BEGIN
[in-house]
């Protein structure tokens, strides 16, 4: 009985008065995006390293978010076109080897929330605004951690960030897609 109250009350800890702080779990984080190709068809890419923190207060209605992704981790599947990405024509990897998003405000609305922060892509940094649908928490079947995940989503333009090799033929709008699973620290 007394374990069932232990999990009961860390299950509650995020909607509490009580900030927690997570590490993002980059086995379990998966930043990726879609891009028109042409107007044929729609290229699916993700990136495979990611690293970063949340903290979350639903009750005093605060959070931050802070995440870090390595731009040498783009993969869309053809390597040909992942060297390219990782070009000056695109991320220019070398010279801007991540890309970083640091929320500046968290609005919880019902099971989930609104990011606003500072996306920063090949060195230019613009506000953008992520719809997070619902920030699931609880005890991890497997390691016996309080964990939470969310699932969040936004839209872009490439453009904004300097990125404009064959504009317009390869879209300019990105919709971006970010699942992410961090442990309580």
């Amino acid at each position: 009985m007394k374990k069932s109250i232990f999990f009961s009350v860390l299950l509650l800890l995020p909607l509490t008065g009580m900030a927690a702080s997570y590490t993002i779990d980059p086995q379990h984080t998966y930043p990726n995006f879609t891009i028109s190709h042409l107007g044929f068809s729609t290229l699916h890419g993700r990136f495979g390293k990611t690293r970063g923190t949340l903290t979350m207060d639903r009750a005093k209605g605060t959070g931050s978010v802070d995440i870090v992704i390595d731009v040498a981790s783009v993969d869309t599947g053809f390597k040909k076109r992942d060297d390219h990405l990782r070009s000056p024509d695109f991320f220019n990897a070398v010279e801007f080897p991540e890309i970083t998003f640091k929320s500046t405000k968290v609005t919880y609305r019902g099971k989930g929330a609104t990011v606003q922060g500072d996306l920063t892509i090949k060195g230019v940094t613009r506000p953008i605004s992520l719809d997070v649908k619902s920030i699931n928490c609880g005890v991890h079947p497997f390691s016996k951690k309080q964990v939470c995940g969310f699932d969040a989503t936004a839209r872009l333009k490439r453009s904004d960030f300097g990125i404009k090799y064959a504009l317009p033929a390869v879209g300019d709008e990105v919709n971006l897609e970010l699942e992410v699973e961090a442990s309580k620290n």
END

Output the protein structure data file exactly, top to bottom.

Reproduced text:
[in-house]
């Protein structure tokens, strides 16, 4: 009985008065995006390293978010076109080897929330605004951690960030897609 109250009350800890702080779990984080190709068809890419923190207060209605992704981790599947990405024509990897998003405000609305922060892509940094649908928490079947995940989503333009090799033929709008699973620290 007394374990069932232990999990009961860390299950509650995020909607509490009580900030927690997570590490993002980059086995379990998966930043990726879609891009028109042409107007044929729609290229699916993700990136495979990611690293970063949340903290979350639903009750005093605060959070931050802070995440870090390595731009040498783009993969869309053809390597040909992942060297390219990782070009000056695109991320220019070398010279801007991540890309970083640091929320500046968290609005919880019902099971989930609104990011606003500072996306920063090949060195230019613009506000953008992520719809997070619902920030699931609880005890991890497997390691016996309080964990939470969310699932969040936004839209872009490439453009904004300097990125404009064959504009317009390869879209300019990105919709971006970010699942992410961090442990309580």
């Amino acid at each position: 009985m007394k374990k069932s109250i232990f999990f009961s009350v860390l299950l509650l800890l995020p909607l509490t008065g009580m900030a927690a702080s997570y590490t993002i779990d980059p086995q379990h984080t998966y930043p990726n995006f879609t891009i028109s190709h042409l107007g044929f068809s729609t290229l699916h890419g993700r990136f495979g390293k990611t690293r970063g923190t949340l903290t979350m207060d639903r009750a005093k209605g605060t959070g931050s978010v802070d995440i870090v992704i390595d731009v040498a981790s783009v993969d869309t599947g053809f390597k040909k076109r992942d060297d390219h990405l990782r070009s000056p024509d695109f991320f220019n990897a070398v010279e801007f080897p991540e890309i970083t998003f640091k929320s500046t405000k968290v609005t919880y609305r019902g099971k989930g929330a609104t990011v606003q922060g500072d996306l920063t892509i090949k060195g230019v940094t613009r506000p953008i605004s992520l719809d997070v649908k619902s920030i699931n928490c609880g005890v991890h079947p497997f390691s016996k951690k309080q964990v939470c995940g969310f699932d969040a989503t936004a839209r872009l333009k490439r453009s904004d960030f300097g990125i404009k090799y064959a504009l317009p033929a390869v879209g300019d709008e990105v919709n971006l897609e970010l699942e992410v699973e961090a442990s309580k620290n």